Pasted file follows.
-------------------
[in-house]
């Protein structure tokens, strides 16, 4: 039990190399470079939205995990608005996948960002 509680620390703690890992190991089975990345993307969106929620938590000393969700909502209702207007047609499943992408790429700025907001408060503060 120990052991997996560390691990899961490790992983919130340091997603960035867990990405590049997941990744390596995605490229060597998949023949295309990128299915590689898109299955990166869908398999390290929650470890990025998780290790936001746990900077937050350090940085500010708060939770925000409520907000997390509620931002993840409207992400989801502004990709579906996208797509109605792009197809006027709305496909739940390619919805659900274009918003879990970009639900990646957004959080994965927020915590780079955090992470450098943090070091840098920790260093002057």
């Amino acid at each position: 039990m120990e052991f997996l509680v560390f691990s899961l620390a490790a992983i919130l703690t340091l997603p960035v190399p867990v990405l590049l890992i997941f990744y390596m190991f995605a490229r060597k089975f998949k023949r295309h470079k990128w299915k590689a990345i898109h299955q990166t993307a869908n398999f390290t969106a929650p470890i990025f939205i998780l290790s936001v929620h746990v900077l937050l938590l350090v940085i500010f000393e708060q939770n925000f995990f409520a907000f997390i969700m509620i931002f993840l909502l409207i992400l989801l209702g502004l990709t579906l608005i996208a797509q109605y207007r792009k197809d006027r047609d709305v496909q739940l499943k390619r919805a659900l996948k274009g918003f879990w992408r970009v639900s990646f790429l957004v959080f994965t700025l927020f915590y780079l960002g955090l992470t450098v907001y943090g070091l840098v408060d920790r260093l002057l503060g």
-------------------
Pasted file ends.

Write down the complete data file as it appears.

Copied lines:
[in-house]
């Protein structure tokens, strides 16, 4: 039990190399470079939205995990608005996948960002 509680620390703690890992190991089975990345993307969106929620938590000393969700909502209702207007047609499943992408790429700025907001408060503060 120990052991997996560390691990899961490790992983919130340091997603960035867990990405590049997941990744390596995605490229060597998949023949295309990128299915590689898109299955990166869908398999390290929650470890990025998780290790936001746990900077937050350090940085500010708060939770925000409520907000997390509620931002993840409207992400989801502004990709579906996208797509109605792009197809006027709305496909739940390619919805659900274009918003879990970009639900990646957004959080994965927020915590780079955090992470450098943090070091840098920790260093002057």
């Amino acid at each position: 039990m120990e052991f997996l509680v560390f691990s899961l620390a490790a992983i919130l703690t340091l997603p960035v190399p867990v990405l590049l890992i997941f990744y390596m190991f995605a490229r060597k089975f998949k023949r295309h470079k990128w299915k590689a990345i898109h299955q990166t993307a869908n398999f390290t969106a929650p470890i990025f939205i998780l290790s936001v929620h746990v900077l937050l938590l350090v940085i500010f000393e708060q939770n925000f995990f409520a907000f997390i969700m509620i931002f993840l909502l409207i992400l989801l209702g502004l990709t579906l608005i996208a797509q109605y207007r792009k197809d006027r047609d709305v496909q739940l499943k390619r919805a659900l996948k274009g918003f879990w992408r970009v639900s990646f790429l957004v959080f994965t700025l927020f915590y780079l960002g955090l992470t450098v907001y943090g070091l840098v408060d920790r260093l002057l503060g």